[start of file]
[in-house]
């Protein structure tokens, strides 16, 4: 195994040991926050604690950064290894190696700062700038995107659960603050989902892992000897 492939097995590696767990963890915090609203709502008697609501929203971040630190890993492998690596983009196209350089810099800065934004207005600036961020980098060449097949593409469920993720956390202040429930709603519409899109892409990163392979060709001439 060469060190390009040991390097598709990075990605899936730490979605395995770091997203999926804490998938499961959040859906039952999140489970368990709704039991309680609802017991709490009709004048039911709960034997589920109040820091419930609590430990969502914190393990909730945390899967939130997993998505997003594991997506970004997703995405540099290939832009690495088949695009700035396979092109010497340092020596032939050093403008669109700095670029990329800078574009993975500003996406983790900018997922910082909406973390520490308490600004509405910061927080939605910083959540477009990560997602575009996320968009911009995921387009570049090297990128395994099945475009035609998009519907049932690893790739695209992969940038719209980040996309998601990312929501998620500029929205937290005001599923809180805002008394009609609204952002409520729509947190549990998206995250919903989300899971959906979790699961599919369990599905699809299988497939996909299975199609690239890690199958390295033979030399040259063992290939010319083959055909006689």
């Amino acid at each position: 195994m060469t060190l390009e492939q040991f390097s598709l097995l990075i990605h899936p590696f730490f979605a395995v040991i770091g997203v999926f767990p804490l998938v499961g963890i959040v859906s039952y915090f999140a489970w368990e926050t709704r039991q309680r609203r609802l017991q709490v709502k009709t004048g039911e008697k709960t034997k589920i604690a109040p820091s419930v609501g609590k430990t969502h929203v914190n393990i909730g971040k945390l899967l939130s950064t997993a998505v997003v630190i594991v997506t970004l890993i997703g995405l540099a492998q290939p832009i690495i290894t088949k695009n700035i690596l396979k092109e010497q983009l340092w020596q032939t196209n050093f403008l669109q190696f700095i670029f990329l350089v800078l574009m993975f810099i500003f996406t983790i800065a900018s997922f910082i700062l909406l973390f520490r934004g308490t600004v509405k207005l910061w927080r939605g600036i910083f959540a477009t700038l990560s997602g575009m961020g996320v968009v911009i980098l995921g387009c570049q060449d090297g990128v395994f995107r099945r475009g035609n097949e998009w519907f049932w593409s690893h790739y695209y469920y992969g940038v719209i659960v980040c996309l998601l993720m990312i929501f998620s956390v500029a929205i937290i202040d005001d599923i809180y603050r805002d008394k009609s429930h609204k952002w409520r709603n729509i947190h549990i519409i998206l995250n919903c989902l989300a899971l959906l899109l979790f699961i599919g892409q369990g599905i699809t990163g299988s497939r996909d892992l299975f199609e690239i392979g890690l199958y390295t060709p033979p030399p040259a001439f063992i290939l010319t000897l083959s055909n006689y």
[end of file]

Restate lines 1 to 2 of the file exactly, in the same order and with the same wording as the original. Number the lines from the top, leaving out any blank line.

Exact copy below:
[in-house]
């Protein structure tokens, strides 16, 4: 195994040991926050604690950064290894190696700062700038995107659960603050989902892992000897 492939097995590696767990963890915090609203709502008697609501929203971040630190890993492998690596983009196209350089810099800065934004207005600036961020980098060449097949593409469920993720956390202040429930709603519409899109892409990163392979060709001439 060469060190390009040991390097598709990075990605899936730490979605395995770091997203999926804490998938499961959040859906039952999140489970368990709704039991309680609802017991709490009709004048039911709960034997589920109040820091419930609590430990969502914190393990909730945390899967939130997993998505997003594991997506970004997703995405540099290939832009690495088949695009700035396979092109010497340092020596032939050093403008669109700095670029990329800078574009993975500003996406983790900018997922910082909406973390520490308490600004509405910061927080939605910083959540477009990560997602575009996320968009911009995921387009570049090297990128395994099945475009035609998009519907049932690893790739695209992969940038719209980040996309998601990312929501998620500029929205937290005001599923809180805002008394009609609204952002409520729509947190549990998206995250919903989300899971959906979790699961599919369990599905699809299988497939996909299975199609690239890690199958390295033979030399040259063992290939010319083959055909006689």